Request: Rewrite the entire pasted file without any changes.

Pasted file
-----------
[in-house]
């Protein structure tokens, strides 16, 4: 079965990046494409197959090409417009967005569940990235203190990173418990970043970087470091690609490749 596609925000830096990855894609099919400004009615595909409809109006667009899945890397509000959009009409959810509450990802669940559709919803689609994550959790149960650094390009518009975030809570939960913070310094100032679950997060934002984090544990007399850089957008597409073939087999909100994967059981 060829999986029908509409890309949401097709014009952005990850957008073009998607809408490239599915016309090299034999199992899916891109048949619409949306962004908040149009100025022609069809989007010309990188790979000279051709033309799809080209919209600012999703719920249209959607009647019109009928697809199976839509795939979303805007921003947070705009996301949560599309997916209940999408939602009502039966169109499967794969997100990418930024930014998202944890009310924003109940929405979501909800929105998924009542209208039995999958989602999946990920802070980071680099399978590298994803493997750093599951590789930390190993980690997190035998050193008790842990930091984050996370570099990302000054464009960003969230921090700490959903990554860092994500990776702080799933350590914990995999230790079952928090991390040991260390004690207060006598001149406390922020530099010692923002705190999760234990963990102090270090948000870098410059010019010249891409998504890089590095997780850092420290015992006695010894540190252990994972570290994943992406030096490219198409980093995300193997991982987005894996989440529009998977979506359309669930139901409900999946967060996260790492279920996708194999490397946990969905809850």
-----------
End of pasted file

[in-house]
């Protein structure tokens, strides 16, 4: 079965990046494409197959090409417009967005569940990235203190990173418990970043970087470091690609490749 596609925000830096990855894609099919400004009615595909409809109006667009899945890397509000959009009409959810509450990802669940559709919803689609994550959790149960650094390009518009975030809570939960913070310094100032679950997060934002984090544990007399850089957008597409073939087999909100994967059981 060829999986029908509409890309949401097709014009952005990850957008073009998607809408490239599915016309090299034999199992899916891109048949619409949306962004908040149009100025022609069809989007010309990188790979000279051709033309799809080209919209600012999703719920249209959607009647019109009928697809199976839509795939979303805007921003947070705009996301949560599309997916209940999408939602009502039966169109499967794969997100990418930024930014998202944890009310924003109940929405979501909800929105998924009542209208039995999958989602999946990920802070980071680099399978590298994803493997750093599951590789930390190993980690997190035998050193008790842990930091984050996370570099990302000054464009960003969230921090700490959903990554860092994500990776702080799933350590914990995999230790079952928090991390040991260390004690207060006598001149406390922020530099010692923002705190999760234990963990102090270090948000870098410059010019010249891409998504890089590095997780850092420290015992006695010894540190252990994972570290994943992406030096490219198409980093995300193997991982987005894996989440529009998977979506359309669930139901409900999946967060996260790492279920996708194999490397946990969905809850």